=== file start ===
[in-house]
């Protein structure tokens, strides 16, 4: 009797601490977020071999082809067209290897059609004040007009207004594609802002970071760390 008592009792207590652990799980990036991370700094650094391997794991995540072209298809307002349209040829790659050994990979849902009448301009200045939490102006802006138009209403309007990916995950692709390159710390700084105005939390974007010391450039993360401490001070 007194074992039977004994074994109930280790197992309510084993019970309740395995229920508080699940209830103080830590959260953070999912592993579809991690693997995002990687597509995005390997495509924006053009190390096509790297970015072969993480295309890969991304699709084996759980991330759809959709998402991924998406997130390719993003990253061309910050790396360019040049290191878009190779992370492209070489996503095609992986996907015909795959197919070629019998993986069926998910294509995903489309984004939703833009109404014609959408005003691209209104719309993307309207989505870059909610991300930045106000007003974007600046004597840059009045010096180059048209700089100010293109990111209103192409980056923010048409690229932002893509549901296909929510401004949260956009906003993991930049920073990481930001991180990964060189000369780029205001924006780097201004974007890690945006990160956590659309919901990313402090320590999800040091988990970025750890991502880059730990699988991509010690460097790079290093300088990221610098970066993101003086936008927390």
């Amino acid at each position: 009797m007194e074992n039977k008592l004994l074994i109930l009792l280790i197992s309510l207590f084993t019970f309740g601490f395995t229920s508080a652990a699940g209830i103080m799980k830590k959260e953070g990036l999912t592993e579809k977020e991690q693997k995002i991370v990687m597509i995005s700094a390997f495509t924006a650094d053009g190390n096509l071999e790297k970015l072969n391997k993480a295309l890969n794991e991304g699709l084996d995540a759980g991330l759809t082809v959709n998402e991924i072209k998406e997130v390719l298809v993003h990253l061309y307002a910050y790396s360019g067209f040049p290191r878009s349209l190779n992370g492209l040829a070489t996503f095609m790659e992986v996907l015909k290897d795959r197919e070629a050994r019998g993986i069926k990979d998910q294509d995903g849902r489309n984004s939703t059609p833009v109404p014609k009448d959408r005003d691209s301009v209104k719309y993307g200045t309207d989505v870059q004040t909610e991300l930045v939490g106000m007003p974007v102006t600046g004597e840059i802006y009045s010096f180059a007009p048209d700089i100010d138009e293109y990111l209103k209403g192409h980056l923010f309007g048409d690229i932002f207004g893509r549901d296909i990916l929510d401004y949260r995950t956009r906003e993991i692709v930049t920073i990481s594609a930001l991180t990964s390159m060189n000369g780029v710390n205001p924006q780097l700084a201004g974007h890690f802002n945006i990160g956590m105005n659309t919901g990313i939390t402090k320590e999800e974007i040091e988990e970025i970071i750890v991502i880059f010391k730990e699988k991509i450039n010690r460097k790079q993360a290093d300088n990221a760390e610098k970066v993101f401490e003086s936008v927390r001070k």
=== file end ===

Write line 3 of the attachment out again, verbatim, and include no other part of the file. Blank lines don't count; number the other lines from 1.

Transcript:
């Amino acid at each position: 009797m007194e074992n039977k008592l004994l074994i109930l009792l280790i197992s309510l207590f084993t019970f309740g601490f395995t229920s508080a652990a699940g209830i103080m799980k830590k959260e953070g990036l999912t592993e579809k977020e991690q693997k995002i991370v990687m597509i995005s700094a390997f495509t924006a650094d053009g190390n096509l071999e790297k970015l072969n391997k993480a295309l890969n794991e991304g699709l084996d995540a759980g991330l759809t082809v959709n998402e991924i072209k998406e997130v390719l298809v993003h990253l061309y307002a910050y790396s360019g067209f040049p290191r878009s349209l190779n992370g492209l040829a070489t996503f095609m790659e992986v996907l015909k290897d795959r197919e070629a050994r019998g993986i069926k990979d998910q294509d995903g849902r489309n984004s939703t059609p833009v109404p014609k009448d959408r005003d691209s301009v209104k719309y993307g200045t309207d989505v870059q004040t909610e991300l930045v939490g106000m007003p974007v102006t600046g004597e840059i802006y009045s010096f180059a007009p048209d700089i100010d138009e293109y990111l209103k209403g192409h980056l923010f309007g048409d690229i932002f207004g893509r549901d296909i990916l929510d401004y949260r995950t956009r906003e993991i692709v930049t920073i990481s594609a930001l991180t990964s390159m060189n000369g780029v710390n205001p924006q780097l700084a201004g974007h890690f802002n945006i990160g956590m105005n659309t919901g990313i939390t402090k320590e999800e974007i040091e988990e970025i970071i750890v991502i880059f010391k730990e699988k991509i450039n010690r460097k790079q993360a290093d300088n990221a760390e610098k970066v993101f401490e003086s936008v927390r001070k």